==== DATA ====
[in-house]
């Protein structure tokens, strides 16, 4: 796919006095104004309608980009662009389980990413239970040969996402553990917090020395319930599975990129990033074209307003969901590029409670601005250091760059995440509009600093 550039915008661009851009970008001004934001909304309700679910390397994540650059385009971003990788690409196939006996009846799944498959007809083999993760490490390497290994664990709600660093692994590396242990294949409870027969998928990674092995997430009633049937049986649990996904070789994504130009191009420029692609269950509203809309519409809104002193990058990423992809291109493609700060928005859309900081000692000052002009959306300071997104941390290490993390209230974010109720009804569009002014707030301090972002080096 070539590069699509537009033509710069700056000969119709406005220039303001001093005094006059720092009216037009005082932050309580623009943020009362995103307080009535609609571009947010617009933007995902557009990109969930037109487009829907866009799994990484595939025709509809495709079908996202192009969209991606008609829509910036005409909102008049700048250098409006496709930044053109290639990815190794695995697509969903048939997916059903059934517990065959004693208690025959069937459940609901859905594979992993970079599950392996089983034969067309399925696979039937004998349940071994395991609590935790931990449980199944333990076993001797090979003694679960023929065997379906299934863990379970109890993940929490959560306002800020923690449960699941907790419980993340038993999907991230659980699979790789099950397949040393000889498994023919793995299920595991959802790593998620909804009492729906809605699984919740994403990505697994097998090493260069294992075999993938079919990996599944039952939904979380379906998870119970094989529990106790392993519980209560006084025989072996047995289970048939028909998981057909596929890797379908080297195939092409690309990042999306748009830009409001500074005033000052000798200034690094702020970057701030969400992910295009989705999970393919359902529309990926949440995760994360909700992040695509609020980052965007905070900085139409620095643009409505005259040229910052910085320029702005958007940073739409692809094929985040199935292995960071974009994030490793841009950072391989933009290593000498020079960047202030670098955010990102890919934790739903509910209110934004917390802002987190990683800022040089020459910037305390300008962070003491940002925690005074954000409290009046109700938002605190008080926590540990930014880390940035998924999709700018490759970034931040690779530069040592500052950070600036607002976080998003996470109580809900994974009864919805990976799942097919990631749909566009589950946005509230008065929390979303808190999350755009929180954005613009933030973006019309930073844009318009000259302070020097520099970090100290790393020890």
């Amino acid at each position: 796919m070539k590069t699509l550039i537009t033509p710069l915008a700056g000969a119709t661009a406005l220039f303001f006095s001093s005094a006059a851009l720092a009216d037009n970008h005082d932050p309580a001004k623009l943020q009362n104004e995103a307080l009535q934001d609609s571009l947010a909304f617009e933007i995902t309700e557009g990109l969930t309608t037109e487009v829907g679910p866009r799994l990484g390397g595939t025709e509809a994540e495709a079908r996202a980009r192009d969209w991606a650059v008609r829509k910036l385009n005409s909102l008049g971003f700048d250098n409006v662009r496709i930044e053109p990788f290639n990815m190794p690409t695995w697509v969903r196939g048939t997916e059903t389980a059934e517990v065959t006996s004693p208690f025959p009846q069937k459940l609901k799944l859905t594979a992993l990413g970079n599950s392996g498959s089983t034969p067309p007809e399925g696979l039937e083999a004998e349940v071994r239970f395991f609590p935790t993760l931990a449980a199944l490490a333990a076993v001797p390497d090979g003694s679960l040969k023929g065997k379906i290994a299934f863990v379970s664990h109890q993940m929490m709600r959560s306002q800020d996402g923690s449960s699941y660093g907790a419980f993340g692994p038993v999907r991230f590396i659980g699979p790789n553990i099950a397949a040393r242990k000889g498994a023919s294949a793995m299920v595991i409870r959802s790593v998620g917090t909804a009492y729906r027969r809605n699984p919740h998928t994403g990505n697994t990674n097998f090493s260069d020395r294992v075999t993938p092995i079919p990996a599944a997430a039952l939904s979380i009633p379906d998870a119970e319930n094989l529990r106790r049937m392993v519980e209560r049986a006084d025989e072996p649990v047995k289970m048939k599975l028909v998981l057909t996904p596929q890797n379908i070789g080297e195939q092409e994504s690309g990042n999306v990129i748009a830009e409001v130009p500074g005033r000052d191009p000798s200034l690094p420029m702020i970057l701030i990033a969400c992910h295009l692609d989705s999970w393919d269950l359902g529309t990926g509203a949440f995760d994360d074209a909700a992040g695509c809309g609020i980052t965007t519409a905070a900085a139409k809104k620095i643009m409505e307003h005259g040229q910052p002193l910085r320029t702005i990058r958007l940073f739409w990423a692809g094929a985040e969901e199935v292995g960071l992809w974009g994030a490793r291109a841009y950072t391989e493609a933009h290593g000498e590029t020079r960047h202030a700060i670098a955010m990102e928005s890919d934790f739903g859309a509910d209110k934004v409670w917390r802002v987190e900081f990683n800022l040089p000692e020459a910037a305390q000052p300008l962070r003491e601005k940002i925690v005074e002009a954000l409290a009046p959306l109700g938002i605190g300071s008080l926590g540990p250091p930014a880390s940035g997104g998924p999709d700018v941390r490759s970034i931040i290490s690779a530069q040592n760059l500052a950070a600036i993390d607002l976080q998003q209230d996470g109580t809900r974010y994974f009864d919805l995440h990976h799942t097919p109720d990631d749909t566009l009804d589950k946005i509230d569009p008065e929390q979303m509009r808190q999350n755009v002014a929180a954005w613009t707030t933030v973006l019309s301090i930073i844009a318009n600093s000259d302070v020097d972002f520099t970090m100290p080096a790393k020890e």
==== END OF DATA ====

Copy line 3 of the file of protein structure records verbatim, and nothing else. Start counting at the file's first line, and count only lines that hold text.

């Amino acid at each position: 796919m070539k590069t699509l550039i537009t033509p710069l915008a700056g000969a119709t661009a406005l220039f303001f006095s001093s005094a006059a851009l720092a009216d037009n970008h005082d932050p309580a001004k623009l943020q009362n104004e995103a307080l009535q934001d609609s571009l947010a909304f617009e933007i995902t309700e557009g990109l969930t309608t037109e487009v829907g679910p866009r799994l990484g390397g595939t025709e509809a994540e495709a079908r996202a980009r192009d969209w991606a650059v008609r829509k910036l385009n005409s909102l008049g971003f700048d250098n409006v662009r496709i930044e053109p990788f290639n990815m190794p690409t695995w697509v969903r196939g048939t997916e059903t389980a059934e517990v065959t006996s004693p208690f025959p009846q069937k459940l609901k799944l859905t594979a992993l990413g970079n599950s392996g498959s089983t034969p067309p007809e399925g696979l039937e083999a004998e349940v071994r239970f395991f609590p935790t993760l931990a449980a199944l490490a333990a076993v001797p390497d090979g003694s679960l040969k023929g065997k379906i290994a299934f863990v379970s664990h109890q993940m929490m709600r959560s306002q800020d996402g923690s449960s699941y660093g907790a419980f993340g692994p038993v999907r991230f590396i659980g699979p790789n553990i099950a397949a040393r242990k000889g498994a023919s294949a793995m299920v595991i409870r959802s790593v998620g917090t909804a009492y729906r027969r809605n699984p919740h998928t994403g990505n697994t990674n097998f090493s260069d020395r294992v075999t993938p092995i079919p990996a599944a997430a039952l939904s979380i009633p379906d998870a119970e319930n094989l529990r106790r049937m392993v519980e209560r049986a006084d025989e072996p649990v047995k289970m048939k599975l028909v998981l057909t996904p596929q890797n379908i070789g080297e195939q092409e994504s690309g990042n999306v990129i748009a830009e409001v130009p500074g005033r000052d191009p000798s200034l690094p420029m702020i970057l701030i990033a969400c992910h295009l692609d989705s999970w393919d269950l359902g529309t990926g509203a949440f995760d994360d074209a909700a992040g695509c809309g609020i980052t965007t519409a905070a900085a139409k809104k620095i643009m409505e307003h005259g040229q910052p002193l910085r320029t702005i990058r958007l940073f739409w990423a692809g094929a985040e969901e199935v292995g960071l992809w974009g994030a490793r291109a841009y950072t391989e493609a933009h290593g000498e590029t020079r960047h202030a700060i670098a955010m990102e928005s890919d934790f739903g859309a509910d209110k934004v409670w917390r802002v987190e900081f990683n800022l040089p000692e020459a910037a305390q000052p300008l962070r003491e601005k940002i925690v005074e002009a954000l409290a009046p959306l109700g938002i605190g300071s008080l926590g540990p250091p930014a880390s940035g997104g998924p999709d700018v941390r490759s970034i931040i290490s690779a530069q040592n760059l500052a950070a600036i993390d607002l976080q998003q209230d996470g109580t809900r974010y994974f009864d919805l995440h990976h799942t097919p109720d990631d749909t566009l009804d589950k946005i509230d569009p008065e929390q979303m509009r808190q999350n755009v002014a929180a954005w613009t707030t933030v973006l019309s301090i930073i844009a318009n600093s000259d302070v020097d972002f520099t970090m100290p080096a790393k020890e």